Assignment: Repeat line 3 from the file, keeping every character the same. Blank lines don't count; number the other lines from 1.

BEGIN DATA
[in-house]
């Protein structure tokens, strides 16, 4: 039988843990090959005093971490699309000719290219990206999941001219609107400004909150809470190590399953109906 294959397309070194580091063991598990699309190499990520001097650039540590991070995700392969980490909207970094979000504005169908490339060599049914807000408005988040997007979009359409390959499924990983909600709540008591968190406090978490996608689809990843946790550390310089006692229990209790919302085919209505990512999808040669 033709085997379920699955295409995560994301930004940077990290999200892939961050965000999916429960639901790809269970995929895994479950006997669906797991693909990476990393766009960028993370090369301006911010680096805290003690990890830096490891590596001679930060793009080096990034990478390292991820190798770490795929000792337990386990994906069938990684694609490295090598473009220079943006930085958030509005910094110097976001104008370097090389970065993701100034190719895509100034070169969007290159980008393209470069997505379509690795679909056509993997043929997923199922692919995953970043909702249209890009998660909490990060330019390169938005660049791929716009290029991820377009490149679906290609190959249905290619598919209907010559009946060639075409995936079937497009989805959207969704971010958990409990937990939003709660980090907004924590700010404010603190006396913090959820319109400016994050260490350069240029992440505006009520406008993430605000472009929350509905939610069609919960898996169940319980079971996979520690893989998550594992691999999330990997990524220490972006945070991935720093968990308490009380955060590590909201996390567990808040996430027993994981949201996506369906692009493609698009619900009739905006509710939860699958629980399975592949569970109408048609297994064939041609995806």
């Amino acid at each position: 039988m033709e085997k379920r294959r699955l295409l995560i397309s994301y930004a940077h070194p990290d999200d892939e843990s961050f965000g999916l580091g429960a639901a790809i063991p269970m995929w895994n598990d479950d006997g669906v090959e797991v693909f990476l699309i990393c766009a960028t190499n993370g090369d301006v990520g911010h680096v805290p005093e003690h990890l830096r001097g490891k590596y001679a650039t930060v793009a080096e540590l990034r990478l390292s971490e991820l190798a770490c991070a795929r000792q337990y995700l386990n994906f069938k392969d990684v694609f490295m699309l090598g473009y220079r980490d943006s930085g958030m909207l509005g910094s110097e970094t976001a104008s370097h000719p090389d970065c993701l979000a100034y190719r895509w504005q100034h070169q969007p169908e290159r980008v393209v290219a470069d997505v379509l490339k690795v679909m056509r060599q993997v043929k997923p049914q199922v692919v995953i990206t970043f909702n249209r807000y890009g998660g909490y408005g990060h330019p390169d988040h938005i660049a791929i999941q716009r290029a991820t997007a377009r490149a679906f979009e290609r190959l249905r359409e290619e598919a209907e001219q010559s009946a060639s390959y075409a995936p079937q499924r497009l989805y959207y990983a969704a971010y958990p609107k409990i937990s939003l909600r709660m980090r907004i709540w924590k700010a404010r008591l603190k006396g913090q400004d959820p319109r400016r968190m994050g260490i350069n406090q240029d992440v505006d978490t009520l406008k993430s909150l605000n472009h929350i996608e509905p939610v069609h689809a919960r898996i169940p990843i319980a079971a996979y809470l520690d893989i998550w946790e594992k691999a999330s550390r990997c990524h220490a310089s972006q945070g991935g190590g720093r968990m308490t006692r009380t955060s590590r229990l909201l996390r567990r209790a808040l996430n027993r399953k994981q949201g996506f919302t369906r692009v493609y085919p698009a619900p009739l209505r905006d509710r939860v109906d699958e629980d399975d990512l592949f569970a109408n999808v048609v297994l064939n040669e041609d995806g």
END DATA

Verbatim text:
């Amino acid at each position: 039988m033709e085997k379920r294959r699955l295409l995560i397309s994301y930004a940077h070194p990290d999200d892939e843990s961050f965000g999916l580091g429960a639901a790809i063991p269970m995929w895994n598990d479950d006997g669906v090959e797991v693909f990476l699309i990393c766009a960028t190499n993370g090369d301006v990520g911010h680096v805290p005093e003690h990890l830096r001097g490891k590596y001679a650039t930060v793009a080096e540590l990034r990478l390292s971490e991820l190798a770490c991070a795929r000792q337990y995700l386990n994906f069938k392969d990684v694609f490295m699309l090598g473009y220079r980490d943006s930085g958030m909207l509005g910094s110097e970094t976001a104008s370097h000719p090389d970065c993701l979000a100034y190719r895509w504005q100034h070169q969007p169908e290159r980008v393209v290219a470069d997505v379509l490339k690795v679909m056509r060599q993997v043929k997923p049914q199922v692919v995953i990206t970043f909702n249209r807000y890009g998660g909490y408005g990060h330019p390169d988040h938005i660049a791929i999941q716009r290029a991820t997007a377009r490149a679906f979009e290609r190959l249905r359409e290619e598919a209907e001219q010559s009946a060639s390959y075409a995936p079937q499924r497009l989805y959207y990983a969704a971010y958990p609107k409990i937990s939003l909600r709660m980090r907004i709540w924590k700010a404010r008591l603190k006396g913090q400004d959820p319109r400016r968190m994050g260490i350069n406090q240029d992440v505006d978490t009520l406008k993430s909150l605000n472009h929350i996608e509905p939610v069609h689809a919960r898996i169940p990843i319980a079971a996979y809470l520690d893989i998550w946790e594992k691999a999330s550390r990997c990524h220490a310089s972006q945070g991935g190590g720093r968990m308490t006692r009380t955060s590590r229990l909201l996390r567990r209790a808040l996430n027993r399953k994981q949201g996506f919302t369906r692009v493609y085919p698009a619900p009739l209505r905006d509710r939860v109906d699958e629980d399975d990512l592949f569970a109408n999808v048609v297994l064939n040669e041609d995806g």